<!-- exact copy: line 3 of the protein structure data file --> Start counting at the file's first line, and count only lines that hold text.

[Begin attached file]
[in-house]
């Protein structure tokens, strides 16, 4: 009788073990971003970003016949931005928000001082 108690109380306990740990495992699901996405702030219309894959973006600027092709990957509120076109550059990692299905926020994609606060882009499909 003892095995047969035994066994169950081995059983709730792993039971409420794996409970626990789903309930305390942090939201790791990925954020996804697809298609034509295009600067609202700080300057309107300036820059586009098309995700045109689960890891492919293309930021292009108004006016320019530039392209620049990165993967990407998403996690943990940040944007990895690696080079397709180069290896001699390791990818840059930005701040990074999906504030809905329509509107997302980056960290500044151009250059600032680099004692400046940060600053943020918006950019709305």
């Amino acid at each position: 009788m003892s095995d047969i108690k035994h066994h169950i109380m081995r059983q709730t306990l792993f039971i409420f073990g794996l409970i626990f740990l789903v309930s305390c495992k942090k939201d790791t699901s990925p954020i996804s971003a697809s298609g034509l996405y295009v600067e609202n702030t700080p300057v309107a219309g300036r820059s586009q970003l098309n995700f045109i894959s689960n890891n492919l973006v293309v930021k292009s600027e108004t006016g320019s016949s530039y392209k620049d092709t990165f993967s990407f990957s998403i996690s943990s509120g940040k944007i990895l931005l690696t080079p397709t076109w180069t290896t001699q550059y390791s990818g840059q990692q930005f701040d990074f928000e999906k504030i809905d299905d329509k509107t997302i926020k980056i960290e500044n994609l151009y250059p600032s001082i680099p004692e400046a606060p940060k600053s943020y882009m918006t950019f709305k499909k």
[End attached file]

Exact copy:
């Amino acid at each position: 009788m003892s095995d047969i108690k035994h066994h169950i109380m081995r059983q709730t306990l792993f039971i409420f073990g794996l409970i626990f740990l789903v309930s305390c495992k942090k939201d790791t699901s990925p954020i996804s971003a697809s298609g034509l996405y295009v600067e609202n702030t700080p300057v309107a219309g300036r820059s586009q970003l098309n995700f045109i894959s689960n890891n492919l973006v293309v930021k292009s600027e108004t006016g320019s016949s530039y392209k620049d092709t990165f993967s990407f990957s998403i996690s943990s509120g940040k944007i990895l931005l690696t080079p397709t076109w180069t290896t001699q550059y390791s990818g840059q990692q930005f701040d990074f928000e999906k504030i809905d299905d329509k509107t997302i926020k980056i960290e500044n994609l151009y250059p600032s001082i680099p004692e400046a606060p940060k600053s943020y882009m918006t950019f709305k499909k």